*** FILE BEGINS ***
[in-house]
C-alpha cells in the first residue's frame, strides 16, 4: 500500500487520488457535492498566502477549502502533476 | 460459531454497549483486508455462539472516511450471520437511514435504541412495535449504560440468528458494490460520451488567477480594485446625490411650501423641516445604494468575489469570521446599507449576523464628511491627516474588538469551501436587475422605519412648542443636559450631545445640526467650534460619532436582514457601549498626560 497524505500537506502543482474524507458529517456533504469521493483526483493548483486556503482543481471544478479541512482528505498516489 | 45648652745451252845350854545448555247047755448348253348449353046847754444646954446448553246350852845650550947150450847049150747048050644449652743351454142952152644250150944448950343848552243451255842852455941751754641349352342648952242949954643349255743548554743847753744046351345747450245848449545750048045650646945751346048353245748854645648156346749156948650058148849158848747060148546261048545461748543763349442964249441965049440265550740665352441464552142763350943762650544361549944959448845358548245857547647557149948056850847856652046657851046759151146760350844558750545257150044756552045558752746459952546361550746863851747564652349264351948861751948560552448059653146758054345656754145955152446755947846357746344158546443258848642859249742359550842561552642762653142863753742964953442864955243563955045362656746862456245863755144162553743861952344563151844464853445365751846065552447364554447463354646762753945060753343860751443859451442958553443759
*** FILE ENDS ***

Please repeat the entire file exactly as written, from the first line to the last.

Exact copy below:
[in-house]
C-alpha cells in the first residue's frame, strides 16, 4: 500500500487520488457535492498566502477549502502533476 | 460459531454497549483486508455462539472516511450471520437511514435504541412495535449504560440468528458494490460520451488567477480594485446625490411650501423641516445604494468575489469570521446599507449576523464628511491627516474588538469551501436587475422605519412648542443636559450631545445640526467650534460619532436582514457601549498626560 497524505500537506502543482474524507458529517456533504469521493483526483493548483486556503482543481471544478479541512482528505498516489 | 45648652745451252845350854545448555247047755448348253348449353046847754444646954446448553246350852845650550947150450847049150747048050644449652743351454142952152644250150944448950343848552243451255842852455941751754641349352342648952242949954643349255743548554743847753744046351345747450245848449545750048045650646945751346048353245748854645648156346749156948650058148849158848747060148546261048545461748543763349442964249441965049440265550740665352441464552142763350943762650544361549944959448845358548245857547647557149948056850847856652046657851046759151146760350844558750545257150044756552045558752746459952546361550746863851747564652349264351948861751948560552448059653146758054345656754145955152446755947846357746344158546443258848642859249742359550842561552642762653142863753742964953442864955243563955045362656746862456245863755144162553743861952344563151844464853445365751846065552447364554447463354646762753945060753343860751443859451442958553443759